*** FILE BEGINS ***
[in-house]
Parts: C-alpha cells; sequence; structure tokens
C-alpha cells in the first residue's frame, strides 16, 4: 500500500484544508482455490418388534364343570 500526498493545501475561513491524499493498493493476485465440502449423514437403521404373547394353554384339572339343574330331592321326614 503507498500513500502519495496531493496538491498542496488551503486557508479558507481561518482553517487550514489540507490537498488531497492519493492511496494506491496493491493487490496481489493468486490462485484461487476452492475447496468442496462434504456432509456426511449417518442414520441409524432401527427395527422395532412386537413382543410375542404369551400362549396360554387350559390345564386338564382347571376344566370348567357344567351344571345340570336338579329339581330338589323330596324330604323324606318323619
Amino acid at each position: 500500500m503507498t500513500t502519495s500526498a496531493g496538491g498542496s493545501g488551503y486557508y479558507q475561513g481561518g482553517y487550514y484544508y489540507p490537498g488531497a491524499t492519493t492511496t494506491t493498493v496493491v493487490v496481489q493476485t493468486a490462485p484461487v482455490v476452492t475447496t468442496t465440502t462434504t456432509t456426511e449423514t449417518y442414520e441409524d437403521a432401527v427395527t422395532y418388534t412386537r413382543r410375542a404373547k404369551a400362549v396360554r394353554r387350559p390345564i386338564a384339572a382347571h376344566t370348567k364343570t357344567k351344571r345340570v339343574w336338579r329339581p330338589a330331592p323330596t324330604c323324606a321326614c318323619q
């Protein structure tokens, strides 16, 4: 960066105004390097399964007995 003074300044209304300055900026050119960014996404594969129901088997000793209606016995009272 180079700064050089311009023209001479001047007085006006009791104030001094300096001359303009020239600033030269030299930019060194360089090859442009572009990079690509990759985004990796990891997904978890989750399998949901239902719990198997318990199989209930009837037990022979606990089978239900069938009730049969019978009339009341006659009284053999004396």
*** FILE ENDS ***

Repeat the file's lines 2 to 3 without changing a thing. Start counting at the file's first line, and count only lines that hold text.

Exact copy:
Parts: C-alpha cells; sequence; structure tokens
C-alpha cells in the first residue's frame, strides 16, 4: 500500500484544508482455490418388534364343570 500526498493545501475561513491524499493498493493476485465440502449423514437403521404373547394353554384339572339343574330331592321326614 503507498500513500502519495496531493496538491498542496488551503486557508479558507481561518482553517487550514489540507490537498488531497492519493492511496494506491496493491493487490496481489493468486490462485484461487476452492475447496468442496462434504456432509456426511449417518442414520441409524432401527427395527422395532412386537413382543410375542404369551400362549396360554387350559390345564386338564382347571376344566370348567357344567351344571345340570336338579329339581330338589323330596324330604323324606318323619